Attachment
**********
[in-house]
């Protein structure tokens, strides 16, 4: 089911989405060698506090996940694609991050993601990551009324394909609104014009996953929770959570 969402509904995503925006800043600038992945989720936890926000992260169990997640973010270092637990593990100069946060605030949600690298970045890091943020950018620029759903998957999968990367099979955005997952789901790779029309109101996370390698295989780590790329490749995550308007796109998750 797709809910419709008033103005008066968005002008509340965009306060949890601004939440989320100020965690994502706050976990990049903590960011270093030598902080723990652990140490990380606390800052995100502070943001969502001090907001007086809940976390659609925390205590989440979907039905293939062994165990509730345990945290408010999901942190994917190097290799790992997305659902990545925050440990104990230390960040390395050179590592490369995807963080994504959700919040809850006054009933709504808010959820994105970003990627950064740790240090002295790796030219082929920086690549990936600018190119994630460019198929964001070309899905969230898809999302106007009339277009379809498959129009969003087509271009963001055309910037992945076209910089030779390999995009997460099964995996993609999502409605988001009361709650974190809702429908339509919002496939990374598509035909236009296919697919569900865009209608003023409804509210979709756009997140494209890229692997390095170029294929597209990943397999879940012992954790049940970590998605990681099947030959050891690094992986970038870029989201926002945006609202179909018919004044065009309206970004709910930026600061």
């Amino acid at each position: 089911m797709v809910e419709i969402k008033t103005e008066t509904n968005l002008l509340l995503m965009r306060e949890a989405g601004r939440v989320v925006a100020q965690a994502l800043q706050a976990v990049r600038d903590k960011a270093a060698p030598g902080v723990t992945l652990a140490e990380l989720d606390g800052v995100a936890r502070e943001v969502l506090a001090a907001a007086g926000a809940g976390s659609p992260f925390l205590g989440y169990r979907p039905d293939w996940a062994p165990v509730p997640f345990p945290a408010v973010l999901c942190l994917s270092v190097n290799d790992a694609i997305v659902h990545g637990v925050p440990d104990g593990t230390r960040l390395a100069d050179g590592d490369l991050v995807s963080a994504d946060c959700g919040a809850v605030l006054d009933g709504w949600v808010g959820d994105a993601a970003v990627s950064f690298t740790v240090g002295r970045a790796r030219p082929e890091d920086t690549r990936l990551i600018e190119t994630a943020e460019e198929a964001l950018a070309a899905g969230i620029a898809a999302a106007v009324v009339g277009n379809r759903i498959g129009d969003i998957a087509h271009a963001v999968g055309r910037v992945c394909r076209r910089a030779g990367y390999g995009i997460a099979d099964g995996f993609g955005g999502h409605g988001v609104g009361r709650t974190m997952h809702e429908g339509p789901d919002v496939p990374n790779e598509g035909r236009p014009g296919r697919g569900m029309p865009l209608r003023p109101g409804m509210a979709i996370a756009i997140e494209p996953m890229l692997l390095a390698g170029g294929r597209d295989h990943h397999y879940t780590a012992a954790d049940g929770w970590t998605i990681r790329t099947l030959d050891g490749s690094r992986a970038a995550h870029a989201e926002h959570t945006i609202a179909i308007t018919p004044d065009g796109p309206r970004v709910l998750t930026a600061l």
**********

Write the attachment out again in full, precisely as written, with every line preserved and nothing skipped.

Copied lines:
[in-house]
């Protein structure tokens, strides 16, 4: 089911989405060698506090996940694609991050993601990551009324394909609104014009996953929770959570 969402509904995503925006800043600038992945989720936890926000992260169990997640973010270092637990593990100069946060605030949600690298970045890091943020950018620029759903998957999968990367099979955005997952789901790779029309109101996370390698295989780590790329490749995550308007796109998750 797709809910419709008033103005008066968005002008509340965009306060949890601004939440989320100020965690994502706050976990990049903590960011270093030598902080723990652990140490990380606390800052995100502070943001969502001090907001007086809940976390659609925390205590989440979907039905293939062994165990509730345990945290408010999901942190994917190097290799790992997305659902990545925050440990104990230390960040390395050179590592490369995807963080994504959700919040809850006054009933709504808010959820994105970003990627950064740790240090002295790796030219082929920086690549990936600018190119994630460019198929964001070309899905969230898809999302106007009339277009379809498959129009969003087509271009963001055309910037992945076209910089030779390999995009997460099964995996993609999502409605988001009361709650974190809702429908339509919002496939990374598509035909236009296919697919569900865009209608003023409804509210979709756009997140494209890229692997390095170029294929597209990943397999879940012992954790049940970590998605990681099947030959050891690094992986970038870029989201926002945006609202179909018919004044065009309206970004709910930026600061």
């Amino acid at each position: 089911m797709v809910e419709i969402k008033t103005e008066t509904n968005l002008l509340l995503m965009r306060e949890a989405g601004r939440v989320v925006a100020q965690a994502l800043q706050a976990v990049r600038d903590k960011a270093a060698p030598g902080v723990t992945l652990a140490e990380l989720d606390g800052v995100a936890r502070e943001v969502l506090a001090a907001a007086g926000a809940g976390s659609p992260f925390l205590g989440y169990r979907p039905d293939w996940a062994p165990v509730p997640f345990p945290a408010v973010l999901c942190l994917s270092v190097n290799d790992a694609i997305v659902h990545g637990v925050p440990d104990g593990t230390r960040l390395a100069d050179g590592d490369l991050v995807s963080a994504d946060c959700g919040a809850v605030l006054d009933g709504w949600v808010g959820d994105a993601a970003v990627s950064f690298t740790v240090g002295r970045a790796r030219p082929e890091d920086t690549r990936l990551i600018e190119t994630a943020e460019e198929a964001l950018a070309a899905g969230i620029a898809a999302a106007v009324v009339g277009n379809r759903i498959g129009d969003i998957a087509h271009a963001v999968g055309r910037v992945c394909r076209r910089a030779g990367y390999g995009i997460a099979d099964g995996f993609g955005g999502h409605g988001v609104g009361r709650t974190m997952h809702e429908g339509p789901d919002v496939p990374n790779e598509g035909r236009p014009g296919r697919g569900m029309p865009l209608r003023p109101g409804m509210a979709i996370a756009i997140e494209p996953m890229l692997l390095a390698g170029g294929r597209d295989h990943h397999y879940t780590a012992a954790d049940g929770w970590t998605i990681r790329t099947l030959d050891g490749s690094r992986a970038a995550h870029a989201e926002h959570t945006i609202a179909i308007t018919p004044d065009g796109p309206r970004v709910l998750t930026a600061l």